Here our tax specialists give a round up of the latest news and changes
17 April 2020
Tax self-assessment payments
Tax self-assessment payments that were due on 31 July 2020 are now deferred until 31 January 2021 as a result of the coronavirus situation.
This measure is not confined to the self-employed and applies to anyone who is due to pay their second self-assessment payment on account on 31 July 2020.
Residential letting income
Tax relief will be a maximum of 20% for all finance charges deductible from such income.
Non-resident companies currently paying income tax on UK rental income will be subject to corporation tax instead.
Gains on UK residential property
UK residents realising a capital gains tax liability on disposal of UK residential property after 5 April 2020 must advise HMRC and pay the tax within 30 days of completion.
And changes to the rules that allow capital gains tax exemption on a gain made in the sale of a main residence may result in an unexpected liability for some.
The taper thresholds affecting the annual pension contribution limit of £40,000 are raised by £90,000 each, but the minimum is cut from £10,000 to £4,000.
National insurance contributions
The annual NIC threshold for contributions by employees and the self-employed is increased to £9,500. Employment allowance (increased to £4,000) will be confined to employers with a liability in 2019/20 for £100k or less secondary Class 1 NIC who are eligible for state aid. In addition, NIC will be due on the excess of termination payments over £30,000.
Company car benefits
These will be applied on a sliding scale according to whether the car is first registered before 6 April or later, when all benefit rates will be lower.
Money laundering changes for trusts
The 5th EU Money Laundering Directive was substantially enacted in the UK on 10 January, but excluded the section relating to trusts.
Many trusts have already had to register more formally with HMRC under the old rules, in any case where they had a UK tax liability. The new rules would require registration by all UK express trusts, any trust with UK real estate, or any trust with a new business relationship with the UK, such as employing a UK adviser.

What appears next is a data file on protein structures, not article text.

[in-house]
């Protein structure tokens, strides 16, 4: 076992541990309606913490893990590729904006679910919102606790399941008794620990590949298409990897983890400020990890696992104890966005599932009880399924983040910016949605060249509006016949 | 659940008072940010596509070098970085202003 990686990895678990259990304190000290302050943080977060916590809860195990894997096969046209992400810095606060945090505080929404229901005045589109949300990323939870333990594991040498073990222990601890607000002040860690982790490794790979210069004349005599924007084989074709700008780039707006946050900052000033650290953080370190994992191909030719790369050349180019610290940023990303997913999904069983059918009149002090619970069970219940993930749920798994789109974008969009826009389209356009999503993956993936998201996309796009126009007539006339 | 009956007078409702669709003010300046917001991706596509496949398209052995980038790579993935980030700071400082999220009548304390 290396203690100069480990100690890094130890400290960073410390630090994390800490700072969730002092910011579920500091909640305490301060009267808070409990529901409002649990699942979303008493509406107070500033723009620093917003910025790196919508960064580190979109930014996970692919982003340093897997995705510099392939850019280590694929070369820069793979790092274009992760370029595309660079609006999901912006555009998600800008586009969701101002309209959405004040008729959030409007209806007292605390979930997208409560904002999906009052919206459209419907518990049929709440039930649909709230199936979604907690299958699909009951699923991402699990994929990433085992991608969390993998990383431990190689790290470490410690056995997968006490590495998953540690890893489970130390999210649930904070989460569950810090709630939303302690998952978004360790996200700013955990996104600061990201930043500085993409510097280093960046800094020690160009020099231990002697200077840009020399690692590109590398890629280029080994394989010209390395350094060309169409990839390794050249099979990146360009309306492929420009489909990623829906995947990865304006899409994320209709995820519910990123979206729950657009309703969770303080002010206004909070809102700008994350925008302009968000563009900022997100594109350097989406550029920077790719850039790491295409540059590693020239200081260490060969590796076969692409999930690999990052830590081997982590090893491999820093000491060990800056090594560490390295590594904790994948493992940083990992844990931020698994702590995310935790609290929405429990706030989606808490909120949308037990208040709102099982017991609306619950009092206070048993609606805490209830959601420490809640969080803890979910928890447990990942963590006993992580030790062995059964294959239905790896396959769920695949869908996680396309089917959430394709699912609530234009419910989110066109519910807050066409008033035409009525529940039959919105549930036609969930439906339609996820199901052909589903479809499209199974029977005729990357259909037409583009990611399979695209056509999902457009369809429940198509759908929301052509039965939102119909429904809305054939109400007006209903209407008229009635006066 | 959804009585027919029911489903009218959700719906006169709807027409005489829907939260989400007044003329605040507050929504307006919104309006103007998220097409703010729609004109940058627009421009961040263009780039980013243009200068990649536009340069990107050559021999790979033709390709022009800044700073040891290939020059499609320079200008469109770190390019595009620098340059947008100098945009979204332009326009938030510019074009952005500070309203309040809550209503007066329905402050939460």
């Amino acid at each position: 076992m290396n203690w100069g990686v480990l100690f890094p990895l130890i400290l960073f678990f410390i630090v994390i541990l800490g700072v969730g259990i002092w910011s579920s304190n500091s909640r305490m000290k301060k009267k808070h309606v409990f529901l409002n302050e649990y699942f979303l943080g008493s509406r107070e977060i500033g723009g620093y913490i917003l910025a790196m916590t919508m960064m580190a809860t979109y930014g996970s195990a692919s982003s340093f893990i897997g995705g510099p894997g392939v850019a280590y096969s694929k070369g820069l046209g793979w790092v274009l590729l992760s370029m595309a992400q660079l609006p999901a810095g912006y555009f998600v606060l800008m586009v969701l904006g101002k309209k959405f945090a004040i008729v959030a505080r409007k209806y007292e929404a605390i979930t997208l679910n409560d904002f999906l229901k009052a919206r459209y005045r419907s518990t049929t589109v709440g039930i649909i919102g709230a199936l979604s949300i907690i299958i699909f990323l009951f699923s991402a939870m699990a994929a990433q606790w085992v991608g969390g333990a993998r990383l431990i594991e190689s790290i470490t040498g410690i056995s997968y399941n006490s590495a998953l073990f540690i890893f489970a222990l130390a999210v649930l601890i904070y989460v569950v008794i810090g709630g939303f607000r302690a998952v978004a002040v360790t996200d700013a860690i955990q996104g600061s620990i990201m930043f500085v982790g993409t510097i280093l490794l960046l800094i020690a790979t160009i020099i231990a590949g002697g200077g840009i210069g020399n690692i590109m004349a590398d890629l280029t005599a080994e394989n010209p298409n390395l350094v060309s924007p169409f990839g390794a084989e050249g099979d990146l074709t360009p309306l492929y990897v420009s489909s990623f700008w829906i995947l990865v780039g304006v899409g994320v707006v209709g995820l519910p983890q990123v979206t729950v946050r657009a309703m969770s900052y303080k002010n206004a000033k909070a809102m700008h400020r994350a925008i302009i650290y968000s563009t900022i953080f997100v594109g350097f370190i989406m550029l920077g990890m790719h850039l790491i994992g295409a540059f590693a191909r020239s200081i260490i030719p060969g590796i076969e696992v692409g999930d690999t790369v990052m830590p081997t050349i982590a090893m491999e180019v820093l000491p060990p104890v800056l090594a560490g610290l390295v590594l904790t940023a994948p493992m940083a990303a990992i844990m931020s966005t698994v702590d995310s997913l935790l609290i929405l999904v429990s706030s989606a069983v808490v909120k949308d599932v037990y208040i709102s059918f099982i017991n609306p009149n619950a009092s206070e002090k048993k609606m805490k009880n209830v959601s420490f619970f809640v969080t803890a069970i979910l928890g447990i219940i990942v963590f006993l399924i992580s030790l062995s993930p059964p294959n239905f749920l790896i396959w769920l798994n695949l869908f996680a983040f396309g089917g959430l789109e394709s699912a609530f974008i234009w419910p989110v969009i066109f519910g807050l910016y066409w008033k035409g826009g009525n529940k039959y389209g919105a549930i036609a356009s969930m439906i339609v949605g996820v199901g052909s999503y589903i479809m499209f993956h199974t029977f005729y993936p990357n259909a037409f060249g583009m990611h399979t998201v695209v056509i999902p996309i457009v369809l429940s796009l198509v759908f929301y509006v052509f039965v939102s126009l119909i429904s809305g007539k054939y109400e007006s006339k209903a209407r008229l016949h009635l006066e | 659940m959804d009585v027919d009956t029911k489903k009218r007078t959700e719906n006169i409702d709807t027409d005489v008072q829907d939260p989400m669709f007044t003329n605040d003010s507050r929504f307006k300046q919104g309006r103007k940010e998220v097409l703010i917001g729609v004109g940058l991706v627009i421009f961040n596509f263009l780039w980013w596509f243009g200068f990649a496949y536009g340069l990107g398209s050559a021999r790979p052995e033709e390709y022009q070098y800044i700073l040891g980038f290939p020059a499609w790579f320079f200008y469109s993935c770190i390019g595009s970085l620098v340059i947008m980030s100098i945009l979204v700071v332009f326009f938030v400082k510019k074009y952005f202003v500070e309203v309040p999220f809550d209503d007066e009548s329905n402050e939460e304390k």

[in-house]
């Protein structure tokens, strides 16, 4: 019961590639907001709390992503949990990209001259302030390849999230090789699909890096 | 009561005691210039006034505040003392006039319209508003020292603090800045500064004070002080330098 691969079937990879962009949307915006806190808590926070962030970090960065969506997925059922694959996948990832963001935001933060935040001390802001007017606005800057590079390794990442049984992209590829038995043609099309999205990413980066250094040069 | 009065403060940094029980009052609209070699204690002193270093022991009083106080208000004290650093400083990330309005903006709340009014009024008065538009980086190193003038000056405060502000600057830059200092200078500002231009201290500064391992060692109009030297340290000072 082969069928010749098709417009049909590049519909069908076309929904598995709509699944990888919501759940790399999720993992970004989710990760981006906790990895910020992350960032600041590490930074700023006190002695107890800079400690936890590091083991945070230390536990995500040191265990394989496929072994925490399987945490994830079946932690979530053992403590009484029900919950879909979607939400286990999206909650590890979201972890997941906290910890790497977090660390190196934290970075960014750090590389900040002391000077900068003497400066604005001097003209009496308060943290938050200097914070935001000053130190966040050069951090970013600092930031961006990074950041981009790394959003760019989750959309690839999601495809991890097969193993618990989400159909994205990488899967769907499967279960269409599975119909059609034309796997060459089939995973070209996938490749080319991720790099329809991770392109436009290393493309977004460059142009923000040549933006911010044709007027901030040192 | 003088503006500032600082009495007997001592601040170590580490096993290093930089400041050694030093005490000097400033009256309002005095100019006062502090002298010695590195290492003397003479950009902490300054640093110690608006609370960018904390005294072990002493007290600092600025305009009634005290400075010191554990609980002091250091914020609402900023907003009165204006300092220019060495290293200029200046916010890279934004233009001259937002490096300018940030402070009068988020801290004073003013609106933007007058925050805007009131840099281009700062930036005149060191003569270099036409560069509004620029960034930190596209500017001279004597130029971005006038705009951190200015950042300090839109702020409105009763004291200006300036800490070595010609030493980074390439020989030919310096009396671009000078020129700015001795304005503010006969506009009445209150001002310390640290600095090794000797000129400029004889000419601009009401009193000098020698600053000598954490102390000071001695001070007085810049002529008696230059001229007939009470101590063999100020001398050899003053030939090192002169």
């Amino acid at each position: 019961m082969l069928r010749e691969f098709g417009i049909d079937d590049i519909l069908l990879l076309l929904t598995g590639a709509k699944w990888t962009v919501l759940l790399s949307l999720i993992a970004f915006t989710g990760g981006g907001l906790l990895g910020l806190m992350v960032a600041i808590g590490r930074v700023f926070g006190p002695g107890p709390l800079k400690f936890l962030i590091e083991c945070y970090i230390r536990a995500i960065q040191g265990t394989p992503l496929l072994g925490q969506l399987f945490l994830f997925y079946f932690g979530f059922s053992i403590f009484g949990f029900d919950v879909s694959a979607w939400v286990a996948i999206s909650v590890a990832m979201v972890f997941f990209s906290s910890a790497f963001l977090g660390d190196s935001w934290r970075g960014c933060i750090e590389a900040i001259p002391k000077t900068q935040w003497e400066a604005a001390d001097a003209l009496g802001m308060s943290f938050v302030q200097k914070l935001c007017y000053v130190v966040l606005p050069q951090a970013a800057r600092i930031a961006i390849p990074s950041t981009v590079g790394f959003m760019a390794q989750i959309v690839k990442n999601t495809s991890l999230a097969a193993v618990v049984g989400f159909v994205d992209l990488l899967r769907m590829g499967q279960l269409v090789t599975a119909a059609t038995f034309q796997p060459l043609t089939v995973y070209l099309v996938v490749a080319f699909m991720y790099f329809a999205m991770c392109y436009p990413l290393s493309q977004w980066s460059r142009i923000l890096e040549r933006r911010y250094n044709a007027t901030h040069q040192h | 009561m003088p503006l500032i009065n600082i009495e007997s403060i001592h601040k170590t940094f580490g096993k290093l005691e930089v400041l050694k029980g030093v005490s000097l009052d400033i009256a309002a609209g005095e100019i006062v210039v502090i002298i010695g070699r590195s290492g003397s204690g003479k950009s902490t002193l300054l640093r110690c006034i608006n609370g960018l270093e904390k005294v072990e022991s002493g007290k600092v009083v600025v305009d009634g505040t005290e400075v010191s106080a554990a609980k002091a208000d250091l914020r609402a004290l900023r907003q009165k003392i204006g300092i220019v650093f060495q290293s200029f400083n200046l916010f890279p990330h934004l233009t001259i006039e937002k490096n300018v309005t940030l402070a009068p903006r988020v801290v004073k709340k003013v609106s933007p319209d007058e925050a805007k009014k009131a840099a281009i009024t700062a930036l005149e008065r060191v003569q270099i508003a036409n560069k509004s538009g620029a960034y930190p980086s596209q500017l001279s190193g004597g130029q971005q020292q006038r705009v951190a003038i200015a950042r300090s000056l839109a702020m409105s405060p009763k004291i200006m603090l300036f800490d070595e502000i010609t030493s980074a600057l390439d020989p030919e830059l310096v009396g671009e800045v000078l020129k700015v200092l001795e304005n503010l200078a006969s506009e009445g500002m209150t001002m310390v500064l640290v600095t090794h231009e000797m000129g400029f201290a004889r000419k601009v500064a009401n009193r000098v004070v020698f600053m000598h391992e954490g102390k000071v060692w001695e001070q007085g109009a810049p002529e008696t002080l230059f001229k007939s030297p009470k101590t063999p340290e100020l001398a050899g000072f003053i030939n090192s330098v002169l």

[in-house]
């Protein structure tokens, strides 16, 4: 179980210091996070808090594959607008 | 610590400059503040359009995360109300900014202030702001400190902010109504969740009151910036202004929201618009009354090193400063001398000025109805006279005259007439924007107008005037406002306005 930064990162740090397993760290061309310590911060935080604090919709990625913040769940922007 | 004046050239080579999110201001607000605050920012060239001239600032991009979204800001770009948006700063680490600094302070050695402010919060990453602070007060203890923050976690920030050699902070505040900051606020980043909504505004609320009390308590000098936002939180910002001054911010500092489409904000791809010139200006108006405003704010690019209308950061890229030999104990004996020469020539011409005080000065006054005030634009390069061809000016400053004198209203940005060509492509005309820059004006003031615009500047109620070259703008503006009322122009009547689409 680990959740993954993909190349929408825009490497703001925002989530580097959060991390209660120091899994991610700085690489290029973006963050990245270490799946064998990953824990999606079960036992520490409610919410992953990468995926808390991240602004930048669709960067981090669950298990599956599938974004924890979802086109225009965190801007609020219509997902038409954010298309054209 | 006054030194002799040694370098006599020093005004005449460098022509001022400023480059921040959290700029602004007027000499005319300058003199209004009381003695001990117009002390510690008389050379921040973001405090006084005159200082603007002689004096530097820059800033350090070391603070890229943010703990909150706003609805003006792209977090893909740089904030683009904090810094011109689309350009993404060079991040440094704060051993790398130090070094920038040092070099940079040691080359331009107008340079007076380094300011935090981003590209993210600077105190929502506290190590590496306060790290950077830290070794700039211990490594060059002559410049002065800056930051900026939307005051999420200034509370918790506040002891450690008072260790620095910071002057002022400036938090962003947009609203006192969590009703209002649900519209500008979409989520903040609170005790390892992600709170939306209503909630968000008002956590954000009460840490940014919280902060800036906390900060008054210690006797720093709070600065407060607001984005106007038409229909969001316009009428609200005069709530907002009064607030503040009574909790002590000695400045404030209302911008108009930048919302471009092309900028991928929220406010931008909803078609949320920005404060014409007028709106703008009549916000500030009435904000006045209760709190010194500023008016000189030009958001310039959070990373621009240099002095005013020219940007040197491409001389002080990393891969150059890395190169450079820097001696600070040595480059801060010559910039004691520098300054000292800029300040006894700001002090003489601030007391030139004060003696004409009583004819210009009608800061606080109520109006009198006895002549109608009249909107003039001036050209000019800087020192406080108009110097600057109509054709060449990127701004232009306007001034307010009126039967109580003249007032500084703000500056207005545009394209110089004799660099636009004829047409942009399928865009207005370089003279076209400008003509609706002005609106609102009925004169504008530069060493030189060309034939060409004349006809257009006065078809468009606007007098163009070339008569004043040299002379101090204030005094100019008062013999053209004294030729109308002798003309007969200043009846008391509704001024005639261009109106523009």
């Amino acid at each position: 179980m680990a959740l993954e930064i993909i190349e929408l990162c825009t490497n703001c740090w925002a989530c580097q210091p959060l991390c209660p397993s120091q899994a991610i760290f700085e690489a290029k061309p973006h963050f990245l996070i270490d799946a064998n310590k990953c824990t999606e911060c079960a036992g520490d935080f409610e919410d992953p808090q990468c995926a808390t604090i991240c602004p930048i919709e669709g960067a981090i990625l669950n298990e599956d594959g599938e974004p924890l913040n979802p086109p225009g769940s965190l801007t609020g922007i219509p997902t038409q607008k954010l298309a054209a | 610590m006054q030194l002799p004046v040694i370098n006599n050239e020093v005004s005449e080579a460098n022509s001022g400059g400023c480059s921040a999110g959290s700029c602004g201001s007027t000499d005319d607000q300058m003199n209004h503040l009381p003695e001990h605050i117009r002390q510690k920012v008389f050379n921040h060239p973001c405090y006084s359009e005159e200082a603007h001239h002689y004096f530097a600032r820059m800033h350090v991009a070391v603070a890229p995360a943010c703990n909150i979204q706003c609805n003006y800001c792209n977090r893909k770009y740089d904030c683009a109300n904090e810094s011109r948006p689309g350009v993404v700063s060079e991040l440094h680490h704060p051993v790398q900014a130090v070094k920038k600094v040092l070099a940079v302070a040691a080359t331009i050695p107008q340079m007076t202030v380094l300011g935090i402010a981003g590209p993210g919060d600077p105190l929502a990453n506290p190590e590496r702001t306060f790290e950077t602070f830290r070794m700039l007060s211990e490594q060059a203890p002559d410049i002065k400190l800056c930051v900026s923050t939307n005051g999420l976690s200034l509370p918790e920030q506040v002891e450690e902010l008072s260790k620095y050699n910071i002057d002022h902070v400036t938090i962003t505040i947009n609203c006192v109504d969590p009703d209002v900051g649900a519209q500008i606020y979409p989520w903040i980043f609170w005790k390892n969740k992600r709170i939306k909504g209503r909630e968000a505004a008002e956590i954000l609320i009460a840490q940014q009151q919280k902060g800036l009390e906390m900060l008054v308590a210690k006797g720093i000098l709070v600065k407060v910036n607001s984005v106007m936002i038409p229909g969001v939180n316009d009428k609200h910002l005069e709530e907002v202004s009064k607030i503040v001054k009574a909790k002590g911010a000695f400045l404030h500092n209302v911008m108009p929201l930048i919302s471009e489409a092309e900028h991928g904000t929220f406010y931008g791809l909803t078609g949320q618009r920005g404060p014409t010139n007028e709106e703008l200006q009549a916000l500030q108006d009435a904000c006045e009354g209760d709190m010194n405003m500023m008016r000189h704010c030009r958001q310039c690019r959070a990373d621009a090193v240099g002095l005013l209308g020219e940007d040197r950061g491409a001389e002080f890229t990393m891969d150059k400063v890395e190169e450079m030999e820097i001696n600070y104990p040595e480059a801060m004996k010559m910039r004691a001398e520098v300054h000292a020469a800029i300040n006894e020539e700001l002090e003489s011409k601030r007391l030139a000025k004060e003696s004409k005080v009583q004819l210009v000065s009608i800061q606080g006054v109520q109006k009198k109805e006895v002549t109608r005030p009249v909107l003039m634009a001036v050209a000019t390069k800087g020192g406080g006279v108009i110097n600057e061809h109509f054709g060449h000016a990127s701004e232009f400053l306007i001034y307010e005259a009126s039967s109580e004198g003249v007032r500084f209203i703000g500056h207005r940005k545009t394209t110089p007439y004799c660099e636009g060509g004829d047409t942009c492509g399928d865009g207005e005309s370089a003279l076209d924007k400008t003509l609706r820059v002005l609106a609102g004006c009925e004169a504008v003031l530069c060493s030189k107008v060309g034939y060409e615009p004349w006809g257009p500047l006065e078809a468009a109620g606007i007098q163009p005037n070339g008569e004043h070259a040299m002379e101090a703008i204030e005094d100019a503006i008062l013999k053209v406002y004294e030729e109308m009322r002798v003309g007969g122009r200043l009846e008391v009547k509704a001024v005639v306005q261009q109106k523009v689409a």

The implementation of the trust rules is undergoing technical consultation and we will report further when the rules are clearer.
Company tax returns for non-resident landlords
Non-resident companies owning UK rental property previously reported their rental profits on non-resident company income tax returns and were subject to income tax.
However, from 6 April 2020, these companies become subject to corporation tax on those profits.
A final non-resident company return to 5 April 2020 will be required but no payments on account will need to be made for the 2020/21 tax year, and any income tax repayable must be claimed.
By 30 June 2020, HMRC should have issued all such companies a new corporate tax reference number, otherwise known as a Unique Taxpayer Reference (UTR). Any company that does not receive a UTR should contact HMRC.
Specific advice should be obtained before taking action, or refraining from taking action, on the basis of this information. Speak with your usual Shipleys contact or one of our specialist team, shown on this page, for more details and guidance.
Copyright © Shipleys LLP 2020